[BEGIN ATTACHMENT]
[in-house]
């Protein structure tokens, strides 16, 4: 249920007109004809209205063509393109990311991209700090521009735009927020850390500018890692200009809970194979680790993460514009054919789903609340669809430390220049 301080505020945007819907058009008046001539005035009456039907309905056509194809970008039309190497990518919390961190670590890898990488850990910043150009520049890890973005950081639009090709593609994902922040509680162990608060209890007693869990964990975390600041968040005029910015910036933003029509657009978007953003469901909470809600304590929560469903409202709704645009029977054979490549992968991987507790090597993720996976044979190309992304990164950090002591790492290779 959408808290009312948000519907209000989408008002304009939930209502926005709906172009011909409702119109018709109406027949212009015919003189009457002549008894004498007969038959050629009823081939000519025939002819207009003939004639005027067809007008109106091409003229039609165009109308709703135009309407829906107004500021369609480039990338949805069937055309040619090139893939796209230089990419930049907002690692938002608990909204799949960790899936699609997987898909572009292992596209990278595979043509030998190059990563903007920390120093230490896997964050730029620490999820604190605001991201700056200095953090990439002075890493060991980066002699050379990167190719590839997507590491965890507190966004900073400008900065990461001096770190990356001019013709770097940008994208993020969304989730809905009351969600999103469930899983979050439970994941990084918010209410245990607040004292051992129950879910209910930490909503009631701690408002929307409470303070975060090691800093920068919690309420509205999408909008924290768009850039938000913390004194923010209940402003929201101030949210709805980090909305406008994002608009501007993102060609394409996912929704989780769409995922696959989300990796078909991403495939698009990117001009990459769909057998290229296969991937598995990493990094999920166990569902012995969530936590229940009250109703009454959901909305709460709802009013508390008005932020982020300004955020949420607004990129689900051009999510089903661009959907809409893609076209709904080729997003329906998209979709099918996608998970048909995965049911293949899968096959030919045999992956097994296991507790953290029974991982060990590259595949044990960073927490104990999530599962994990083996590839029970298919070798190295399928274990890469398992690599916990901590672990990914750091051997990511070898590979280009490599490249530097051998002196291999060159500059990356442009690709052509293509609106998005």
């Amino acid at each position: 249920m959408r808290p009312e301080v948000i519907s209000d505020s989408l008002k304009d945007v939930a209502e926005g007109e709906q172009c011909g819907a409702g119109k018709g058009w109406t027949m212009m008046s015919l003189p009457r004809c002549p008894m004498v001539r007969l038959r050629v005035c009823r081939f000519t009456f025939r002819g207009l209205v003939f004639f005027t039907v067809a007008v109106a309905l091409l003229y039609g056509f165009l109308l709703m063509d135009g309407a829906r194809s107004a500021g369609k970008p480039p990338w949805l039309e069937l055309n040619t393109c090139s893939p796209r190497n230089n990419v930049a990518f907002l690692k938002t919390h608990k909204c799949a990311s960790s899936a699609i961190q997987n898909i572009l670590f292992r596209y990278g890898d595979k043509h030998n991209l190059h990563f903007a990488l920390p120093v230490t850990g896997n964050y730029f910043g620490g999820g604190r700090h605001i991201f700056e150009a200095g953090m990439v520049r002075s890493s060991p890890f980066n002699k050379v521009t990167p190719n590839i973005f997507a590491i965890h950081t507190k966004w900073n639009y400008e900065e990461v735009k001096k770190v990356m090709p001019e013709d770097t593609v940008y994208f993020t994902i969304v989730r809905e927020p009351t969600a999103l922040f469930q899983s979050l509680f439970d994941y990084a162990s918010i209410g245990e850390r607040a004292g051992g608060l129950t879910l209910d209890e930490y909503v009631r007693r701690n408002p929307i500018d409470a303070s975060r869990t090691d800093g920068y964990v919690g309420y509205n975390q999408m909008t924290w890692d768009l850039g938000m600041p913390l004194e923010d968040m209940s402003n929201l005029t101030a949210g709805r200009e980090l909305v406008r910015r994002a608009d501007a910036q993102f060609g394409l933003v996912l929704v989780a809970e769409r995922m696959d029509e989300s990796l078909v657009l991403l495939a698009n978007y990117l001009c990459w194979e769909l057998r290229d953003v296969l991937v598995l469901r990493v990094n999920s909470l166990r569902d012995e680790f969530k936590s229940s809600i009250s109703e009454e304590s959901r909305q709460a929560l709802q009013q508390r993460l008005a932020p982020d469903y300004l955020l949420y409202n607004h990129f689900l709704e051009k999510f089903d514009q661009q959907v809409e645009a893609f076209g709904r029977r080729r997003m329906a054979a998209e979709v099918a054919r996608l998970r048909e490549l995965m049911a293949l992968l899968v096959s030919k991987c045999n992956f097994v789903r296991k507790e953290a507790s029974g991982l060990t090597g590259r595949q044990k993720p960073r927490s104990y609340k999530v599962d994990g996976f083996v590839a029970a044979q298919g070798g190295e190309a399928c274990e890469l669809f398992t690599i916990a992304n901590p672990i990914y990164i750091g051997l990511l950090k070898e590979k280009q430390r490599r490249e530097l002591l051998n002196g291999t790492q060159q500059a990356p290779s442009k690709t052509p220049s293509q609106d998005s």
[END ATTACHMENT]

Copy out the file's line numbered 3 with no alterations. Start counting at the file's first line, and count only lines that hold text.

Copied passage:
């Amino acid at each position: 249920m959408r808290p009312e301080v948000i519907s209000d505020s989408l008002k304009d945007v939930a209502e926005g007109e709906q172009c011909g819907a409702g119109k018709g058009w109406t027949m212009m008046s015919l003189p009457r004809c002549p008894m004498v001539r007969l038959r050629v005035c009823r081939f000519t009456f025939r002819g207009l209205v003939f004639f005027t039907v067809a007008v109106a309905l091409l003229y039609g056509f165009l109308l709703m063509d135009g309407a829906r194809s107004a500021g369609k970008p480039p990338w949805l039309e069937l055309n040619t393109c090139s893939p796209r190497n230089n990419v930049a990518f907002l690692k938002t919390h608990k909204c799949a990311s960790s899936a699609i961190q997987n898909i572009l670590f292992r596209y990278g890898d595979k043509h030998n991209l190059h990563f903007a990488l920390p120093v230490t850990g896997n964050y730029f910043g620490g999820g604190r700090h605001i991201f700056e150009a200095g953090m990439v520049r002075s890493s060991p890890f980066n002699k050379v521009t990167p190719n590839i973005f997507a590491i965890h950081t507190k966004w900073n639009y400008e900065e990461v735009k001096k770190v990356m090709p001019e013709d770097t593609v940008y994208f993020t994902i969304v989730r809905e927020p009351t969600a999103l922040f469930q899983s979050l509680f439970d994941y990084a162990s918010i209410g245990e850390r607040a004292g051992g608060l129950t879910l209910d209890e930490y909503v009631r007693r701690n408002p929307i500018d409470a303070s975060r869990t090691d800093g920068y964990v919690g309420y509205n975390q999408m909008t924290w890692d768009l850039g938000m600041p913390l004194e923010d968040m209940s402003n929201l005029t101030a949210g709805r200009e980090l909305v406008r910015r994002a608009d501007a910036q993102f060609g394409l933003v996912l929704v989780a809970e769409r995922m696959d029509e989300s990796l078909v657009l991403l495939a698009n978007y990117l001009c990459w194979e769909l057998r290229d953003v296969l991937v598995l469901r990493v990094n999920s909470l166990r569902d012995e680790f969530k936590s229940s809600i009250s109703e009454e304590s959901r909305q709460a929560l709802q009013q508390r993460l008005a932020p982020d469903y300004l955020l949420y409202n607004h990129f689900l709704e051009k999510f089903d514009q661009q959907v809409e645009a893609f076209g709904r029977r080729r997003m329906a054979a998209e979709v099918a054919r996608l998970r048909e490549l995965m049911a293949l992968l899968v096959s030919k991987c045999n992956f097994v789903r296991k507790e953290a507790s029974g991982l060990t090597g590259r595949q044990k993720p960073r927490s104990y609340k999530v599962d994990g996976f083996v590839a029970a044979q298919g070798g190295e190309a399928c274990e890469l669809f398992t690599i916990a992304n901590p672990i990914y990164i750091g051997l990511l950090k070898e590979k280009q430390r490599r490249e530097l002591l051998n002196g291999t790492q060159q500059a990356p290779s442009k690709t052509p220049s293509q609106d998005s």